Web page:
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Under the Data Protection Act 1998, legal control over CCTV surveillance cameras in public areas came into effect on 1 March 2000. A new Code of Practice for CCTV use has been written by the Information Commissioner and sets out guidance on following good practice procedures. The Code of Practice’s purpose is to assist operators of CCTV surveillance systems in understanding their legal obligations and also to reassure the public about the safeguards that should be in place.
The Code is not intended to apply to:
Before implementing a CCTV surveillance system, the full Code of Practice needs to be studied carefully. The Code of Practice and a CCTV checklist can be found here. A brief summary follows of some of the key areas that need to be considered before implementing CCTV surveillance equipment.
Before you install a CCTV surveillance camera, the purpose of its intended use needs to be established. In accordance with the First Data Protection Principle, you will need to thoroughly assess the appropriateness and reasons for using CCTV. This, along with the person(s) or organisation(s) responsible for the system, needs to be documented and registered with the Office of the Data Protection Commissioner.
Consideration of where your equipment is situated is a key factor when setting up a CCTV surveillance system. The way images are captured needs to comply with the First Data Protection Principle:
The public needs to be aware that they are entering an area that is being monitored by CCTV surveillance equipment. Signs should be placed so that they are clearly visible and legible. The size of the sign will vary according to the circumstances of its location.
Signs need to contain the identity of whoever is responsible for the scheme, its purpose and their contact details. There are only a few exceptional circumstances where signs can not be used, such as investigating specific criminal activity.
For the data that you receive from CCTV surveillance cameras to be of any use, the images produced need to be as clear as possible. Frequent checks need to be made to make sure the equipment is performing properly and if tapes are being used they need to be of good quality. If the quality of the images deteriorates to an unacceptable level, the equipment should not be used and should be replaced.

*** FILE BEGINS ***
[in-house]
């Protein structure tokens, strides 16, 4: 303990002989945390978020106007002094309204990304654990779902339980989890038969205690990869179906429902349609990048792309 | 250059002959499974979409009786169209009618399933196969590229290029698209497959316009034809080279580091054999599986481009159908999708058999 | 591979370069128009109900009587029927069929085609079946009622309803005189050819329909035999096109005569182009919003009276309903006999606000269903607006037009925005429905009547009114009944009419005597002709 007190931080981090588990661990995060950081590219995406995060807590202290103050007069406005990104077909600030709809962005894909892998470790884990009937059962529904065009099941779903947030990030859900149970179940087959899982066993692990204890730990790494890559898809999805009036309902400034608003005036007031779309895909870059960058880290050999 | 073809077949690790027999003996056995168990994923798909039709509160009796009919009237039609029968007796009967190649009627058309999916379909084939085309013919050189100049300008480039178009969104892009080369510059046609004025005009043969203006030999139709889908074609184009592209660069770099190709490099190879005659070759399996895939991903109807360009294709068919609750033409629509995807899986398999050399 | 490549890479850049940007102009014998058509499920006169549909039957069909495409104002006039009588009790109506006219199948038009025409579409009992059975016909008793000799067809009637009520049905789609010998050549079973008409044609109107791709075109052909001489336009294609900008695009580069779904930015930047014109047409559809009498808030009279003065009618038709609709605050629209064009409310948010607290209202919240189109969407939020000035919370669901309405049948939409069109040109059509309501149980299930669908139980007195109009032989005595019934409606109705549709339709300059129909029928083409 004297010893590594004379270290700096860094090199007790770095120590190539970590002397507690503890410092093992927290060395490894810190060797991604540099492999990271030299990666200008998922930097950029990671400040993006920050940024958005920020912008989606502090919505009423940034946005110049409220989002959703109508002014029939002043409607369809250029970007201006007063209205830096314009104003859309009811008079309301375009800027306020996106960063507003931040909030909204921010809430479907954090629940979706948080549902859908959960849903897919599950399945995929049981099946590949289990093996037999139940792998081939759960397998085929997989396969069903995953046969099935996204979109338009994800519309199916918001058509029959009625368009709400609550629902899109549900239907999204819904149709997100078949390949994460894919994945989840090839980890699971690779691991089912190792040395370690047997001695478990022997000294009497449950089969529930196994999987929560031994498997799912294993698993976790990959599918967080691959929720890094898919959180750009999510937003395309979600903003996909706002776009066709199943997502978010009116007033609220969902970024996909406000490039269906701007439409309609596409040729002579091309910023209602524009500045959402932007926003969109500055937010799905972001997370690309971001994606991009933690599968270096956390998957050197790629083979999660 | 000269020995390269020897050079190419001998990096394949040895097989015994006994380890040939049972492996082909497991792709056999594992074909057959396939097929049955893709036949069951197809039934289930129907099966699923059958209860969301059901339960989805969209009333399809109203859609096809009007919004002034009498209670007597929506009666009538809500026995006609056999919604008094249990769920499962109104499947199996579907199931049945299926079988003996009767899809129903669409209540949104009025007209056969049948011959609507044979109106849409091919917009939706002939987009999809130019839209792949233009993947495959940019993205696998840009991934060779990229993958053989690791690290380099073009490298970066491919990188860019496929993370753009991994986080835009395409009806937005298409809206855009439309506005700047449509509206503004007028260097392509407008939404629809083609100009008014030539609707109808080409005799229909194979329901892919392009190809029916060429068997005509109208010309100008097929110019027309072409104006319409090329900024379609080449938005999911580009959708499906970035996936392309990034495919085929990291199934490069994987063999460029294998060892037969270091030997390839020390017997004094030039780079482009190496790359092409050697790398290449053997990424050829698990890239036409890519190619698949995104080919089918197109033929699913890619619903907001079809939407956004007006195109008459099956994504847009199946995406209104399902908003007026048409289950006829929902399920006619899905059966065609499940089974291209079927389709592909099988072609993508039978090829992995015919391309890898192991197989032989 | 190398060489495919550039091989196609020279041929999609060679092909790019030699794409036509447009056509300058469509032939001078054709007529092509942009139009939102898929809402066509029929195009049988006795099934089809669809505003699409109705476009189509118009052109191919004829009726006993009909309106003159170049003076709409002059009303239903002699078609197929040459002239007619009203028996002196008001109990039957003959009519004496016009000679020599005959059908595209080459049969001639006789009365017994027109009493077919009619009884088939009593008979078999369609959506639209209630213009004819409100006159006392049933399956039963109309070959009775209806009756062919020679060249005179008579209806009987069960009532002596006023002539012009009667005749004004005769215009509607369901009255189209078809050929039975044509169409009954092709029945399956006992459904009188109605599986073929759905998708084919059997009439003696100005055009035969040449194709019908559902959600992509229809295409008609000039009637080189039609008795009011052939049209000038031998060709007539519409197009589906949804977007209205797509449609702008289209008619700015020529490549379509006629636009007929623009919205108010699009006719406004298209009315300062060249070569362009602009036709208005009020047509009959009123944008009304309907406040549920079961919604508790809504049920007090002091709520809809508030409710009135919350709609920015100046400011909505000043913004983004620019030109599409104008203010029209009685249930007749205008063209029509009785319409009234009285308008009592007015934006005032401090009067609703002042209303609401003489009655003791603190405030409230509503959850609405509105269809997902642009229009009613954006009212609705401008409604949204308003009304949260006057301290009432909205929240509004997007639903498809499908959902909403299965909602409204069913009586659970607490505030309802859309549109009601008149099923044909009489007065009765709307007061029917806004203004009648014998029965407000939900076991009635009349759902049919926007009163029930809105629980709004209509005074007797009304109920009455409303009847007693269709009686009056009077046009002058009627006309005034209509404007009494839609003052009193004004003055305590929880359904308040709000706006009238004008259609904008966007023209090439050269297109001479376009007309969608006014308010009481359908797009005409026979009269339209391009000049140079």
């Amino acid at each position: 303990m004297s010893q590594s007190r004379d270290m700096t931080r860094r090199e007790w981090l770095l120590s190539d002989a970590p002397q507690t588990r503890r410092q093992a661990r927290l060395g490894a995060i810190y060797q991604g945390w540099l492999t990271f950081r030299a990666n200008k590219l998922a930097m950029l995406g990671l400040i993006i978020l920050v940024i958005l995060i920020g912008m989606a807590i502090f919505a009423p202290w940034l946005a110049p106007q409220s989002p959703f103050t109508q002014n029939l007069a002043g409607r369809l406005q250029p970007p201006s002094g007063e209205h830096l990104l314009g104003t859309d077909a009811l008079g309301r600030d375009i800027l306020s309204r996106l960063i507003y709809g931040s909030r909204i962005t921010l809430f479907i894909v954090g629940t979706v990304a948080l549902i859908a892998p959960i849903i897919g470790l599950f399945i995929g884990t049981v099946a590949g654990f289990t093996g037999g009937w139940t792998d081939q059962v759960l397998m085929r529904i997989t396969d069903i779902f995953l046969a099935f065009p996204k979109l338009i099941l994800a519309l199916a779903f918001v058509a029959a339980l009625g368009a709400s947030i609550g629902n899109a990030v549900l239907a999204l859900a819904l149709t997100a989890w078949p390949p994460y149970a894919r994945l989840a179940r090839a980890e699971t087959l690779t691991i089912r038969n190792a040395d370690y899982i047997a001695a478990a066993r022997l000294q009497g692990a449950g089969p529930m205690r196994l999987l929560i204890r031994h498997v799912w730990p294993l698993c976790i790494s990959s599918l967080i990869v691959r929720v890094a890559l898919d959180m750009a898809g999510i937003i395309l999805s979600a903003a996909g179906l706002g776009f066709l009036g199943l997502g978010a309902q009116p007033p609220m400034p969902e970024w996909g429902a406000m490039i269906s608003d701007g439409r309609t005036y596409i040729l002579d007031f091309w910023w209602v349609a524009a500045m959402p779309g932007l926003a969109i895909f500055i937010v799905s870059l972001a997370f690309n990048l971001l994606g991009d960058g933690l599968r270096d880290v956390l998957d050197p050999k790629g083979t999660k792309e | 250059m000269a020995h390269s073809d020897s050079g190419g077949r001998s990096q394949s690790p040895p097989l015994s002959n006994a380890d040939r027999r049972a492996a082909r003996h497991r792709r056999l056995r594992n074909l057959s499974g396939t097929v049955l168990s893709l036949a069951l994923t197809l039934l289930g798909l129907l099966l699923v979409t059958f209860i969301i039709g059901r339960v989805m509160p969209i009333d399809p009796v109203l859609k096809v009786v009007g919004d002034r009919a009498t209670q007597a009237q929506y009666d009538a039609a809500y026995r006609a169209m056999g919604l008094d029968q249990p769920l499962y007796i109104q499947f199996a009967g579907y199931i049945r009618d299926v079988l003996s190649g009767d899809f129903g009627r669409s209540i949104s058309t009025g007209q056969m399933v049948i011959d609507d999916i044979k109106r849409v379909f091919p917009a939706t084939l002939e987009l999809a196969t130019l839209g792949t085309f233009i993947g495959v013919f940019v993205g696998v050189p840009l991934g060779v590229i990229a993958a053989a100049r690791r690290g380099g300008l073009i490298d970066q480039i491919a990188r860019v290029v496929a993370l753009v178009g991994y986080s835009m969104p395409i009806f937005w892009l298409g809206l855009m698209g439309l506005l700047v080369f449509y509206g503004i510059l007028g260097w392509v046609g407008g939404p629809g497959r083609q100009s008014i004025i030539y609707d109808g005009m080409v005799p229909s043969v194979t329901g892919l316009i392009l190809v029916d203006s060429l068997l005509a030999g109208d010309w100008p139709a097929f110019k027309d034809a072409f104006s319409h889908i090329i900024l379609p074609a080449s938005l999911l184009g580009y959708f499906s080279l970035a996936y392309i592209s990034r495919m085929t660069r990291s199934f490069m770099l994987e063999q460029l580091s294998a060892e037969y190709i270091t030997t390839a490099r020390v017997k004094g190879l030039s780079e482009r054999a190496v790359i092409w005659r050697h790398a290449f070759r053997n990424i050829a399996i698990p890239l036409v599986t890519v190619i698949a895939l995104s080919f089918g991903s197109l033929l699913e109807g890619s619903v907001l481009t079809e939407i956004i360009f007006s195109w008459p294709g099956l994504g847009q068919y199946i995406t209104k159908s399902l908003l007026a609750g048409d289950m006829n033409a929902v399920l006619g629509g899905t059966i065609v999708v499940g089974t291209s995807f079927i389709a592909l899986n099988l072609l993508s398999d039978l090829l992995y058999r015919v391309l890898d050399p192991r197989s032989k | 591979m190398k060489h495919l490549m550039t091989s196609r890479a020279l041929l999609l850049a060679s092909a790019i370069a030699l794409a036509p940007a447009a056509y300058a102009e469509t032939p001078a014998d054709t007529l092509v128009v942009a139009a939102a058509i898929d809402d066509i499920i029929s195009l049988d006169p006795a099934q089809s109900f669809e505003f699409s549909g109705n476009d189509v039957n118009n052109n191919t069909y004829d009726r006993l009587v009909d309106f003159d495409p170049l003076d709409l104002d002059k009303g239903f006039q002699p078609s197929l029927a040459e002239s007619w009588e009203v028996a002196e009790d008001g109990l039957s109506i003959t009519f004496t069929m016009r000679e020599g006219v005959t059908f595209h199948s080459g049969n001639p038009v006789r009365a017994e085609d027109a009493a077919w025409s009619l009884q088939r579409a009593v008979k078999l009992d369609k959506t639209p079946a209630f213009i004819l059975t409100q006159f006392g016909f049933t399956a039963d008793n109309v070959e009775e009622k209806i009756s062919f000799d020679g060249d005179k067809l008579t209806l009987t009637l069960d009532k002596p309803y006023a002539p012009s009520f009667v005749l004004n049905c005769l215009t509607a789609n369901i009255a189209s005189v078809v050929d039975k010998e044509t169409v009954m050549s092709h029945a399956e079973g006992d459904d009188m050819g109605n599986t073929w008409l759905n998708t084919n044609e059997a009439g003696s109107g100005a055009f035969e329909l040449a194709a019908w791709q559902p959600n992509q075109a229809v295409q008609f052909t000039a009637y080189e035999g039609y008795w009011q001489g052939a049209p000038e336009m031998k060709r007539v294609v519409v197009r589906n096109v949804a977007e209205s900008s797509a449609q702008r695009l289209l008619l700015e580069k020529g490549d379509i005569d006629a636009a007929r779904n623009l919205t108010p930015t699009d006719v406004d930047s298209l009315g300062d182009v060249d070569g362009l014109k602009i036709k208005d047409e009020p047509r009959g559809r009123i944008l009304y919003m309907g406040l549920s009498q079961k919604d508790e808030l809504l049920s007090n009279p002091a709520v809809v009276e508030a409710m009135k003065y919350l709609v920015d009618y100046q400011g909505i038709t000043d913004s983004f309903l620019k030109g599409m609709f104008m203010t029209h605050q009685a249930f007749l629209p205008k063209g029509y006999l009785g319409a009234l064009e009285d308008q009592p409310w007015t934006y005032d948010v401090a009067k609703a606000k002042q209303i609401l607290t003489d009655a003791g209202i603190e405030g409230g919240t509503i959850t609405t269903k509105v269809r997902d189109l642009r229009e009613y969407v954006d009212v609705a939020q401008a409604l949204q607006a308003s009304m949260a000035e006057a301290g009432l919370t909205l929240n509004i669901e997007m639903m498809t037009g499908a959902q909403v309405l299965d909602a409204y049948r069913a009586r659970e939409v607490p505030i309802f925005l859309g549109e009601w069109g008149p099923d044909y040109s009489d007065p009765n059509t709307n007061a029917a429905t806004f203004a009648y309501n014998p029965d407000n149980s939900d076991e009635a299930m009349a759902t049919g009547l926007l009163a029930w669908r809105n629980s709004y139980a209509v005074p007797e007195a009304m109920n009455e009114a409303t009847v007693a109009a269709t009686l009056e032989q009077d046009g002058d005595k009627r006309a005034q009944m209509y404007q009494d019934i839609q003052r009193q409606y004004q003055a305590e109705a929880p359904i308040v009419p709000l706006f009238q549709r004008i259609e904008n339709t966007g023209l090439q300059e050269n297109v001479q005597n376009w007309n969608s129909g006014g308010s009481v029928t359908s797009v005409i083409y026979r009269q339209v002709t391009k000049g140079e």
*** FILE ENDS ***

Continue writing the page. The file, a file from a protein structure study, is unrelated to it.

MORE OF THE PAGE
Images should not be retained for longer than necessary if they aren’t required for your purpose. Retained image integrity needs to be maintained to insure its evidential value and to protect the rights of the people who have been filmed.
Images should be erased after the retention period or stored in a secure place if being used for evidence. The reason, date, crime incident number and location need to be documented when they have been moved to another location.
Authorised employees should only be able to monitor the information from your CCTV surveillance equipment. All recorded image viewings should be restricted to a designated staff member who can decide if a third party may view the recording.
Access to CCTV recorded images needs to be restricted and tightly controlled for Data Protection Act purposes. This means staff should only have access if they need it to achieve the purpose of the scheme. Third party access should be limited to law enforcement, prosecution agencies, legal representatives, the media (when assisting to catch a criminal) and people whose image has been recorded (unless it would prejudice criminal proceedings). All requests and reasons for denial need to be documented.
If footage is released to the media, then images of people may need to be blurred to comply with the First, Second and Seventh Data Protection Principles.
If individuals want to view recorded images of them, they need to apply to the data controller in writing and pay a small fee (max £10). The data controller must deal with the request within 40 days – even if it is to deny their application.
There are some circumstances where an individual is exempt from the right of access to information. This is where the information could prejudice:
Individuals that feel that they have suffered unwanted damage or distress from any contravention of the Act requirements can seek compensation through the courts.